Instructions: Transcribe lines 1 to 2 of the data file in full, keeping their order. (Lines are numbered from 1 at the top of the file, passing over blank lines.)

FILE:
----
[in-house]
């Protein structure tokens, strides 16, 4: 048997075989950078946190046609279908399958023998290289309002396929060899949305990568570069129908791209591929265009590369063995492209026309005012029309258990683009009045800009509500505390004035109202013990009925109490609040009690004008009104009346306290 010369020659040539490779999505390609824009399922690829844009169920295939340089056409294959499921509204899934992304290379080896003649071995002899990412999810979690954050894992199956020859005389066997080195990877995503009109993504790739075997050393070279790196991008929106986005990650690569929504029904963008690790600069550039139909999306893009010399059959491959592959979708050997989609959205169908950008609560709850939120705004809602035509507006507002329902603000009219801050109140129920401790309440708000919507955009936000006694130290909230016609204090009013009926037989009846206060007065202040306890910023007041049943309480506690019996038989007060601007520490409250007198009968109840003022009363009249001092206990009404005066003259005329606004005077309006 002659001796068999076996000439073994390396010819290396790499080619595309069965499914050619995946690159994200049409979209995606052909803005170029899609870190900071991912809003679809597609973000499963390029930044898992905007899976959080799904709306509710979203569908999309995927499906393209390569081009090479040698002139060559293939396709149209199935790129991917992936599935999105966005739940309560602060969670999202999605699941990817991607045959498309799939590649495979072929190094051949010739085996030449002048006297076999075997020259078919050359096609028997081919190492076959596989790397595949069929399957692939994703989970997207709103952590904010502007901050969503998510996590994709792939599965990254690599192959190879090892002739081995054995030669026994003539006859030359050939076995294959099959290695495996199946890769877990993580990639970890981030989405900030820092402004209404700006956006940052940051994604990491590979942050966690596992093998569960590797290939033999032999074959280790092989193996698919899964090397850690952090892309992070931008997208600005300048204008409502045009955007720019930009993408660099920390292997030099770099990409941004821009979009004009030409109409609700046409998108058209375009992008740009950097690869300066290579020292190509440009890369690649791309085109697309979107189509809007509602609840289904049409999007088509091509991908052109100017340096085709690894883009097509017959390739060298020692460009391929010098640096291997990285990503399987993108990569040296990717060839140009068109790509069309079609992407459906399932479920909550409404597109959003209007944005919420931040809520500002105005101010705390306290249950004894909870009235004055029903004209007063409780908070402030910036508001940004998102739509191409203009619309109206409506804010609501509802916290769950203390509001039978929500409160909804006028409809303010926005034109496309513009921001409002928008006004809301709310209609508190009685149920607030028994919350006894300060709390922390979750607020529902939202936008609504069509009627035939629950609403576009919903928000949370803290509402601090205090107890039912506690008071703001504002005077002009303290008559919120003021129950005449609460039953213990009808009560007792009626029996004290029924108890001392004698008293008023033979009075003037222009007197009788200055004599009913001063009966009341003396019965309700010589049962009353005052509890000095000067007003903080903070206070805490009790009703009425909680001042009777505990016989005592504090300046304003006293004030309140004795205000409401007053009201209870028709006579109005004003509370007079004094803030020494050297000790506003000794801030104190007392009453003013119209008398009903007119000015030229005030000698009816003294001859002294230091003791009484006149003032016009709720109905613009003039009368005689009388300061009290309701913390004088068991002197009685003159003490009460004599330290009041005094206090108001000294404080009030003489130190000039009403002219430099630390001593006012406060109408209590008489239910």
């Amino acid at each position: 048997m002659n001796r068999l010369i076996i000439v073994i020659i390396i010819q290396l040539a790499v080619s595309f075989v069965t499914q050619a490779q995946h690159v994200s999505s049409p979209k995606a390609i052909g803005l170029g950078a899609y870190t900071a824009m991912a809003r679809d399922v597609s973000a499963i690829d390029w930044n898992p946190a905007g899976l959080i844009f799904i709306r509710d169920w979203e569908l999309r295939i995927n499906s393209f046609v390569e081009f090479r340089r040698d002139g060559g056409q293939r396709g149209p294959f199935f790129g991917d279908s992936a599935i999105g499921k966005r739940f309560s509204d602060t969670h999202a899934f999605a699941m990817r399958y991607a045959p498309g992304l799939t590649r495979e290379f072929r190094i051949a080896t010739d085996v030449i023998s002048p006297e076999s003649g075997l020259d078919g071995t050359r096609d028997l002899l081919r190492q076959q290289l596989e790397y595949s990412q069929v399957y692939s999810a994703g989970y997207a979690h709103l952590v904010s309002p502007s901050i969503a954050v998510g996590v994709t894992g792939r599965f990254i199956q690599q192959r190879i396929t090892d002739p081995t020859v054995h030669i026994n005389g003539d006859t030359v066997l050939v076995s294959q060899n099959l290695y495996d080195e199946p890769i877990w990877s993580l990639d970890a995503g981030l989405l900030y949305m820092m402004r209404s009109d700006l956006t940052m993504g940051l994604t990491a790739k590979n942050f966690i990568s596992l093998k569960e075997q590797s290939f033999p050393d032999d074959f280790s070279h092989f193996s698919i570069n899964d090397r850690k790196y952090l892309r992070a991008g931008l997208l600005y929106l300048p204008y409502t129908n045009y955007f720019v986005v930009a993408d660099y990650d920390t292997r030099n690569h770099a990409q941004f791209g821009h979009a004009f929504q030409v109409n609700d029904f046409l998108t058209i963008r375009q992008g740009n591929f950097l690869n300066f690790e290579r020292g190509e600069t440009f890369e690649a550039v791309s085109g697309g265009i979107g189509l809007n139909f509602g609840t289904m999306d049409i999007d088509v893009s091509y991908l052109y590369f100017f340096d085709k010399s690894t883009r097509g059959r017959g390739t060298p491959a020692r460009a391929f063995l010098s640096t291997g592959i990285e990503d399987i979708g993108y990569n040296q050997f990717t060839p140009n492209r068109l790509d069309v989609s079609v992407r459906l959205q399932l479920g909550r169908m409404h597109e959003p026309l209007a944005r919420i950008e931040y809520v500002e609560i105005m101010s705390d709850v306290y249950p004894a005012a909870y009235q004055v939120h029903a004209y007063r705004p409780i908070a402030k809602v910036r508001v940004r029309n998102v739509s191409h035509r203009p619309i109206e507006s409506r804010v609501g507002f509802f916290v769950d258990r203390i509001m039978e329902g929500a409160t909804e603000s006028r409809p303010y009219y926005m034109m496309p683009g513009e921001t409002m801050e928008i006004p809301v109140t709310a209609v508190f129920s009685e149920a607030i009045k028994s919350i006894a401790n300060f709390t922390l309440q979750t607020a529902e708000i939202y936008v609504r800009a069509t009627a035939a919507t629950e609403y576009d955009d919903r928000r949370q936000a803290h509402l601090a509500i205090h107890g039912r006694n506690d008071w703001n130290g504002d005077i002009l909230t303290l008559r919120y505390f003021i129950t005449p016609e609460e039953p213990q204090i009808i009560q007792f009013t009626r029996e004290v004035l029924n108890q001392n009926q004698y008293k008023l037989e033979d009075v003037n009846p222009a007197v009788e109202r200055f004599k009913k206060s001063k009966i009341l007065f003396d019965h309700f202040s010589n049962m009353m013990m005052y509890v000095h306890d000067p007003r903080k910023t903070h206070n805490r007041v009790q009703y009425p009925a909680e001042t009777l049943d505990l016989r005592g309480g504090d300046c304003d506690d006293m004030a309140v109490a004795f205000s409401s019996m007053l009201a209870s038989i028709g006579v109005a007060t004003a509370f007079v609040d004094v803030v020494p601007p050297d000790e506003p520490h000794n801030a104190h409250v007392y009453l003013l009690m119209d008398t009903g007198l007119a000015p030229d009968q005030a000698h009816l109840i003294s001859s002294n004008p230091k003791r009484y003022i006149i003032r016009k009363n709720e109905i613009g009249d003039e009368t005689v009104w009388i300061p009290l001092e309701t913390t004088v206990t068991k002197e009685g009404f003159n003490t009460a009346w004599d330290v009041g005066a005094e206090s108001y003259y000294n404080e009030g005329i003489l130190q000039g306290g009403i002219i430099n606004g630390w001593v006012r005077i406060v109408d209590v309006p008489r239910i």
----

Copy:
[in-house]
């Protein structure tokens, strides 16, 4: 048997075989950078946190046609279908399958023998290289309002396929060899949305990568570069129908791209591929265009590369063995492209026309005012029309258990683009009045800009509500505390004035109202013990009925109490609040009690004008009104009346306290 010369020659040539490779999505390609824009399922690829844009169920295939340089056409294959499921509204899934992304290379080896003649071995002899990412999810979690954050894992199956020859005389066997080195990877995503009109993504790739075997050393070279790196991008929106986005990650690569929504029904963008690790600069550039139909999306893009010399059959491959592959979708050997989609959205169908950008609560709850939120705004809602035509507006507002329902603000009219801050109140129920401790309440708000919507955009936000006694130290909230016609204090009013009926037989009846206060007065202040306890910023007041049943309480506690019996038989007060601007520490409250007198009968109840003022009363009249001092206990009404005066003259005329606004005077309006 002659001796068999076996000439073994390396010819290396790499080619595309069965499914050619995946690159994200049409979209995606052909803005170029899609870190900071991912809003679809597609973000499963390029930044898992905007899976959080799904709306509710979203569908999309995927499906393209390569081009090479040698002139060559293939396709149209199935790129991917992936599935999105966005739940309560602060969670999202999605699941990817991607045959498309799939590649495979072929190094051949010739085996030449002048006297076999075997020259078919050359096609028997081919190492076959596989790397595949069929399957692939994703989970997207709103952590904010502007901050969503998510996590994709792939599965990254690599192959190879090892002739081995054995030669026994003539006859030359050939076995294959099959290695495996199946890769877990993580990639970890981030989405900030820092402004209404700006956006940052940051994604990491590979942050966690596992093998569960590797290939033999032999074959280790092989193996698919899964090397850690952090892309992070931008997208600005300048204008409502045009955007720019930009993408660099920390292997030099770099990409941004821009979009004009030409109409609700046409998108058209375009992008740009950097690869300066290579020292190509440009890369690649791309085109697309979107189509809007509602609840289904049409999007088509091509991908052109100017340096085709690894883009097509017959390739060298020692460009391929010098640096291997990285990503399987993108990569040296990717060839140009068109790509069309079609992407459906399932479920909550409404597109959003209007944005919420931040809520500002105005101010705390306290249950004894909870009235004055029903004209007063409780908070402030910036508001940004998102739509191409203009619309109206409506804010609501509802916290769950203390509001039978929500409160909804006028409809303010926005034109496309513009921001409002928008006004809301709310209609508190009685149920607030028994919350006894300060709390922390979750607020529902939202936008609504069509009627035939629950609403576009919903928000949370803290509402601090205090107890039912506690008071703001504002005077002009303290008559919120003021129950005449609460039953213990009808009560007792009626029996004290029924108890001392004698008293008023033979009075003037222009007197009788200055004599009913001063009966009341003396019965309700010589049962009353005052509890000095000067007003903080903070206070805490009790009703009425909680001042009777505990016989005592504090300046304003006293004030309140004795205000409401007053009201209870028709006579109005004003509370007079004094803030020494050297000790506003000794801030104190007392009453003013119209008398009903007119000015030229005030000698009816003294001859002294230091003791009484006149003032016009709720109905613009003039009368005689009388300061009290309701913390004088068991002197009685003159003490009460004599330290009041005094206090108001000294404080009030003489130190000039009403002219430099630390001593006012406060109408209590008489239910």